Ocean Shores

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Ocean Shores was the newest city in Washington for nearly 40 years, but for centuries before it had been a place of permanent occupation and food gathering for Native American tribes and a place for sea otter hunters, pioneers, and settlers to reach the interior of the Olympic Peninsula. Before Ocean Shores, there was the dream of a town called Cedarville followed by the reality of Lone Tree with its post office and 200 residents. Point Brown Peninsula was a village of survival for Polynesian Kanakas, Finns living on the edge of society, migrant workers called Bluebills, and a Hooverville for Depression-era families. After World War II, when developers first conceived of creating a "Venice of the West," many said their dream would never last. However, in 1970, Ocean Shores became a city and today has entered its 50th year of development.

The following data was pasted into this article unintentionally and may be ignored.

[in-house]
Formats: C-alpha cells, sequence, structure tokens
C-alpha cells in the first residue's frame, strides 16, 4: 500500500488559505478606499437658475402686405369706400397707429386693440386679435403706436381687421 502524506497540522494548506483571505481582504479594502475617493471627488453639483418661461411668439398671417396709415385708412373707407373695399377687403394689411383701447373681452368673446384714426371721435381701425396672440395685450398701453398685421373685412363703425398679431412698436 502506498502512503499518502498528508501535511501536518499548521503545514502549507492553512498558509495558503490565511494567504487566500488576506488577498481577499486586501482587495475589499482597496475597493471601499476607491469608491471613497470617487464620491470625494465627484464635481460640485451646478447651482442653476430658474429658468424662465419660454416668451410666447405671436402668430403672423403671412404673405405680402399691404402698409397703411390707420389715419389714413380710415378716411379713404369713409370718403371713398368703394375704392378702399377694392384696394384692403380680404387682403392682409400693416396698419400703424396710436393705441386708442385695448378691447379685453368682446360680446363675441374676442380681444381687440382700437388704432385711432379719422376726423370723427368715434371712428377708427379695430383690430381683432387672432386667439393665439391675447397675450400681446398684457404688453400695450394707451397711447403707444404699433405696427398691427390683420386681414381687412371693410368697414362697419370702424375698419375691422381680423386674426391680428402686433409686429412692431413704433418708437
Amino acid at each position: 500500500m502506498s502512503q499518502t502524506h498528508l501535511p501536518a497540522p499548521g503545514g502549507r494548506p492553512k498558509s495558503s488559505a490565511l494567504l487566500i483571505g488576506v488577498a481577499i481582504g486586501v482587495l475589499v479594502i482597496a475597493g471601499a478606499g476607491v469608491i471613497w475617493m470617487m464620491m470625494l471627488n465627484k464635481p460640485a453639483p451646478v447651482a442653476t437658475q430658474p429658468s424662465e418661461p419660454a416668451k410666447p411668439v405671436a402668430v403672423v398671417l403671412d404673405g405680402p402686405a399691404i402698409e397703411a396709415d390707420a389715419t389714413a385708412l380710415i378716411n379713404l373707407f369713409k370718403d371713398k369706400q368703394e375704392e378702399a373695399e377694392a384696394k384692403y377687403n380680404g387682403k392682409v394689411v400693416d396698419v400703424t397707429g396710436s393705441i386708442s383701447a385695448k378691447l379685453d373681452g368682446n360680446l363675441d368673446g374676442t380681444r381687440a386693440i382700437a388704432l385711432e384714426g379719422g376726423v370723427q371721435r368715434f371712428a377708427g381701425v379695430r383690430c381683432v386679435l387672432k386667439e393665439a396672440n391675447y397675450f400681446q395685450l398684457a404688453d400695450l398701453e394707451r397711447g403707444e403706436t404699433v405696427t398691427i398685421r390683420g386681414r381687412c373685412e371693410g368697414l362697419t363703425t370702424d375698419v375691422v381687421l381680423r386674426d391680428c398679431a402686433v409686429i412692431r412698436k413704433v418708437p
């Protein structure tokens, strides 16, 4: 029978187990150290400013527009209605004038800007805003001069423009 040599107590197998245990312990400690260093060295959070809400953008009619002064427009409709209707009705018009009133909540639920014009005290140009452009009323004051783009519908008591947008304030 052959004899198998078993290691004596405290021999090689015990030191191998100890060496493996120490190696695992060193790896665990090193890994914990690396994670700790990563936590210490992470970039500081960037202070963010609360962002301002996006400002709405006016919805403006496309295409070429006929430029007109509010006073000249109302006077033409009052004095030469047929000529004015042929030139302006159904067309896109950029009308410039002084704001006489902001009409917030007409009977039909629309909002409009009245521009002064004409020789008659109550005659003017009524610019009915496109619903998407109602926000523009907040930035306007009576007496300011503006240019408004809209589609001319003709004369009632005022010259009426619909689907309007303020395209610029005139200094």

ISBN: 9780738580456
Format: Paperback
Publisher: Arcadia Publishing
State: Washington
Series: Images of America
Images: 199
Pages: 128
Dimensions: 6.5 (w) x 9.25 (h)
Gene Woodwick has collected the history of Ocean Shores for 50 years as a local journalist and a longtime property owner. A former board member for the Washington Museum Association, Polson Museum, and Aberdeen Museum of History, she is currently on the board of the Olympic Coast National Marine Sanctuary and is the exhibits curator at the Ocean Shores Interpretive Center.
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